How To Build A Porch Cheap

Extending your outdoor living space by building a deck doesn’t need to cost thousands of dollars. There are many ways as a DIYer that you can build a quality that will give you years of pleasure. If you’re wondering what the cheapest way to build a deck is, we’re here to help.

Building a deck yourself saves all the labor costs. Using free plans or creating your own design saves money too. Sourcing some or all of the building materials and tools for free or cheaply also contributes to keeping expenses down when building a deck on a budget.

In this guide, we’ll discuss some of the most inexpensive ways to build a deck, how to source free plans and materials, and how to build one on a budget. We’ll explain the tools required, foundation options, freestanding vs elevated, plus framing and decking suggestions. We’ll even break down the costs of building a 10×10 deck. Our goal is to provide you with the information necessary to build an affordable quality deck.

The cost of building a deck includes plans and permits, the materials for the foundation, framing, decking, stairs, and railings. It may even include some landscaping. No matter who builds the deck, those costs must be borne. If you build the deck, it’s your time and labor, so, aside from Band-Aids and beverages, it’s free. Therefore, building your own deck is cheaper.

Hiring others to do the work will save your time, labor, and blisters, however, it will significantly add to the cost – doubling or tripling the material costs. Those hired usually have the know-how, experience, and tools, all of which are included in their charge. They will also complete the task within a set timeframe, which is often shorter than the DIYer’s.

If you’re looking for an exact dollar value between a DIYer’s labor costs and those charged by the professionals, yours is free. Those hired may or may not charge what you earn in an hour, but they also need to make a living and cover expenses. Expect to pay between $10 and $25 or more per square foot for labor, in addition to the material costs.

Decks built to simple plans using free materials are the cheapest to build. That means a ground-level free-standing deck is less expensive than one with similar dimensions attached to a house and raised off the ground. The most inexpensive deck is probably one made from free pallets.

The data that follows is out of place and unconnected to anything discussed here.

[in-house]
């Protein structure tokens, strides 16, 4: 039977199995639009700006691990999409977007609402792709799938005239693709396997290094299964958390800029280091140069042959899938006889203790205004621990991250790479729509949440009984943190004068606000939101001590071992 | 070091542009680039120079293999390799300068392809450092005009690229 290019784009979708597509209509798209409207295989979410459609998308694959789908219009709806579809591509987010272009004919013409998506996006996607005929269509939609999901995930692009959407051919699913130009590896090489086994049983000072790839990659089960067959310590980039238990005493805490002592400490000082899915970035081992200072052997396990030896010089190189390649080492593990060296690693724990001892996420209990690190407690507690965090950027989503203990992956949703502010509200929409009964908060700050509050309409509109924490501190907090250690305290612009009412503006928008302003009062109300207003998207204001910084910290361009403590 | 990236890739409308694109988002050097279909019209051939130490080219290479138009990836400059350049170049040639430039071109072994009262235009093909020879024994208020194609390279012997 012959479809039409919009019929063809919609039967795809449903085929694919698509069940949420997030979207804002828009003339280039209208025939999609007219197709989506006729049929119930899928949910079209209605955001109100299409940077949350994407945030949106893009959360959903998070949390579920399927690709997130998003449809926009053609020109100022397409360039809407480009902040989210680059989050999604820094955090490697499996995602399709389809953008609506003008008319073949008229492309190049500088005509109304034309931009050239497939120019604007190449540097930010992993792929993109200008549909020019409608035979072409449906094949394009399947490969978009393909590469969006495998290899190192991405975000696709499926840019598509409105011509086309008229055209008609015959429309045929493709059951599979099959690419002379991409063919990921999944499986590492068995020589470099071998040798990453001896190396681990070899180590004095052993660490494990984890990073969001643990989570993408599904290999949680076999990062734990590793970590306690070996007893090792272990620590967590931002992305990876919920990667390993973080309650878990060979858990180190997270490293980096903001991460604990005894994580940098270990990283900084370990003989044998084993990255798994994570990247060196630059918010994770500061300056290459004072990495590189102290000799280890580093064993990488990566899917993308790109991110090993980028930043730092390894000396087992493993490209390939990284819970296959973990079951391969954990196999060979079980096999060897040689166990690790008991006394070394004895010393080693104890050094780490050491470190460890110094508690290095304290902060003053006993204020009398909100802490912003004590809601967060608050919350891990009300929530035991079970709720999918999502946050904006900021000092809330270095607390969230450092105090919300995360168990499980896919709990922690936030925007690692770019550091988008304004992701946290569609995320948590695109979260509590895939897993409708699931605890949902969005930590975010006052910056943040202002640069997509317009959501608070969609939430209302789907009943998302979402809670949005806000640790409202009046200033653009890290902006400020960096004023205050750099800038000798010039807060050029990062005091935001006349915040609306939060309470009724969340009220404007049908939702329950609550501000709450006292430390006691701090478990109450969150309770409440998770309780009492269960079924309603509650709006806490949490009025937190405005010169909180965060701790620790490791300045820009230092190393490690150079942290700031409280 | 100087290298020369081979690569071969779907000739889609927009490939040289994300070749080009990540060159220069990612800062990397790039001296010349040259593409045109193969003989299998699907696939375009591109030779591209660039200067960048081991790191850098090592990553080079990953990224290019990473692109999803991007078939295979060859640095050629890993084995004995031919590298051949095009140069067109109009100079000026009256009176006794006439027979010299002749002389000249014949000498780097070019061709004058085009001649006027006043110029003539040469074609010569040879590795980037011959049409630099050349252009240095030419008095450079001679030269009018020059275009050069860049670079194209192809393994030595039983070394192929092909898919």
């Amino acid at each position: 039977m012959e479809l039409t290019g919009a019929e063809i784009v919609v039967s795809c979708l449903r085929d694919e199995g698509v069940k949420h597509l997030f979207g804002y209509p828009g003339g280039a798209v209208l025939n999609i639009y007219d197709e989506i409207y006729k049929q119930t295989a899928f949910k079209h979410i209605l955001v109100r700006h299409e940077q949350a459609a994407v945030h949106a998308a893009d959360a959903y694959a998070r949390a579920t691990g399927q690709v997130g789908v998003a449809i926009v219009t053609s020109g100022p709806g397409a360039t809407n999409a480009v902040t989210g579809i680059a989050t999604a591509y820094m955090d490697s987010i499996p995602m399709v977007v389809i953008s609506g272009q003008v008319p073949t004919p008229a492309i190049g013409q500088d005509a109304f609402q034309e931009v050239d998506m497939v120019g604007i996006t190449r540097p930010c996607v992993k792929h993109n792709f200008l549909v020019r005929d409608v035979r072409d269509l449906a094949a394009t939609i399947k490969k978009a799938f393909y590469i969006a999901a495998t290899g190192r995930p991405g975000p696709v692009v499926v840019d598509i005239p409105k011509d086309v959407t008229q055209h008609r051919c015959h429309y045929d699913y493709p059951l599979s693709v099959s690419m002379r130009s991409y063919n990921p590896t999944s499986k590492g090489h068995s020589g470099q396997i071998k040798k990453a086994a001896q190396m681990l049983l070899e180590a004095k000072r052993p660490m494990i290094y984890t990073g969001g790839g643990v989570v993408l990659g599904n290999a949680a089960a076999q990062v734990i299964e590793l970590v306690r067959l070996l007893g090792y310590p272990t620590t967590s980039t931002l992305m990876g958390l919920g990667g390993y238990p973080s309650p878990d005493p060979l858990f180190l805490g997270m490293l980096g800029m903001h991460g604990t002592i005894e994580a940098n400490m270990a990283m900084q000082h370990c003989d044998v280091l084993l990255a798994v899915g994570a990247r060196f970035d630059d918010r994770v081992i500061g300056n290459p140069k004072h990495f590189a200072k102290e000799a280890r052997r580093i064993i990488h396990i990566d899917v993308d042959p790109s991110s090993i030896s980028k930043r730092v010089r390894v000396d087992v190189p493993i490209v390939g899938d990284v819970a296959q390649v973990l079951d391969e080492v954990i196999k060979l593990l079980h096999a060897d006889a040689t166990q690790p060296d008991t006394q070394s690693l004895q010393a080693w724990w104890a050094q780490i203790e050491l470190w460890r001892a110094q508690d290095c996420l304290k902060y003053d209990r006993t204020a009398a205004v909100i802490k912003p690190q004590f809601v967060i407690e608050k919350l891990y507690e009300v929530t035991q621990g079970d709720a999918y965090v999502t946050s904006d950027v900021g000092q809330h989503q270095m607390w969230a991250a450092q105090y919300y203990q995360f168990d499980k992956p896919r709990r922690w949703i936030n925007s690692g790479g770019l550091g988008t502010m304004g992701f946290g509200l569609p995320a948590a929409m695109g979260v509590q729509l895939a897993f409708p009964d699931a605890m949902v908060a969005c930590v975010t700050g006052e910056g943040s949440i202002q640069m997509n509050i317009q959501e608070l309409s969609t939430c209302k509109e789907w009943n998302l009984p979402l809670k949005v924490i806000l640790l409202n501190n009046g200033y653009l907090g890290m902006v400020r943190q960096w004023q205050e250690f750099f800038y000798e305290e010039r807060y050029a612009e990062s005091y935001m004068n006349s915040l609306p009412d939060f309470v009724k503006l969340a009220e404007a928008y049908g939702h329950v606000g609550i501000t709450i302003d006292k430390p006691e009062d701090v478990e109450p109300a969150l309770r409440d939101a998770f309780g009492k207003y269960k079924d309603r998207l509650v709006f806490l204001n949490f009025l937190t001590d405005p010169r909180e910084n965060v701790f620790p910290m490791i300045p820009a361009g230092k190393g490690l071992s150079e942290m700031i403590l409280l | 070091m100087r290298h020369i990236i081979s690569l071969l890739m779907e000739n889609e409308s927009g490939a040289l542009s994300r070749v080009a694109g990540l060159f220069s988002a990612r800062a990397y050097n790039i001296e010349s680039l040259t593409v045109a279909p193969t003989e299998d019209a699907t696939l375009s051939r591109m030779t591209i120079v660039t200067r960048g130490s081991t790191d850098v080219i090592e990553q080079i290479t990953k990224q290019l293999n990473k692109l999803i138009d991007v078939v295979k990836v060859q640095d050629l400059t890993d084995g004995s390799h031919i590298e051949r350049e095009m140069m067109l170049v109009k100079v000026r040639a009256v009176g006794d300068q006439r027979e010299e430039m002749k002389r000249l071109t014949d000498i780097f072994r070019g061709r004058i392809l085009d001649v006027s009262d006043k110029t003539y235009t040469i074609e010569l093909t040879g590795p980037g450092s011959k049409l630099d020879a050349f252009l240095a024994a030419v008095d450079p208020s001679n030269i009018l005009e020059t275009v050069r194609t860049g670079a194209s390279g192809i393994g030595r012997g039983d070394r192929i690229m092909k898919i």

Acquiring pallets for free from local stores or businesses may take some time and possibly some discussion with the business, however, many just stack unwanted pallets outside their buildings, free for the taking. Arranging similar-sized pallets on leveled, slightly sloped ground so the slats are parallel or form a checkerboard pattern can create an attractive avant-garde or eclectic-looking deck.

Using extra pallet wood to fill in the spaces between slats provides for a deck that will support patio furniture and the BBQ. Staining or painting the slats protects them from the elements and provides a uniform finish. Alternatively, paint the slats or whole pallets different colors to express your own personal flair. Your only cost for this deck is the paint you use.

The cheapest way to build a deck is to do the work yourself, so the labor is free and materials are the only expense. Sourcing the materials and any tools from online community marketplaces like Craigslist, construction site cast-offs – with permission – seconds or damaged stock at lumber yards, free or low-cost pallets, or other places offering low cost or free materials are all ways to build an inexpensive deck.

One expense you don’t want to skip is the building permit if one is required. It’s commonly a fixed cost based on the size and value of the structure planned, and where you reside. The permit usually requires a detailed plan and material list, along with a dollar value.

1. Find Free or Cheap Deck Plans

Plans can be acquired online or from books for free, or even homemade. The larger and more intricate or customized the design, the greater the costs and skill level required. Select a plan that suits your needs and skill level. The design can be slightly above your skill comfort level, but shouldn’t be beyond it if you’re doing the work.

2. Tools

Past generations and even many builders today rely on commonly available hand tools.

  • A pencil
  • 25-foot tape measure
  • Hammer
  • Nail remover
  • Handsaw
  • Brace and bit
  • Framing level
  • Framing square
  • String line
  • String level
  • Hand plane
  • Nails
  • Nail-set
  • Wrench or socket set

are all you need to build a deck or even a house. Also, a shovel, pick, rake, and wheelbarrow are handy for footing and groundwork, and for mixing and moving concrete. Four to twelve wooden stakes for marking corners and aligning supports are helpful too, as are a couple of clamps for holding boards in place. A tool belt or nail pouch is helpful too, but not necessary.

3. Foundation

The purpose of a foundation is to provide lateral stability, distribute the load to the ground, and create a level building surface. The foundation needs to meet the load expectations of the deck it will carry.

Foundation or footing requirements for ground-level decks differ from those that are elevated and attached to a dwelling, so check the Codes or with the local building department. There are many types of footing options, here are the least expensive for a floating deck, plus the best for an elevated one too.

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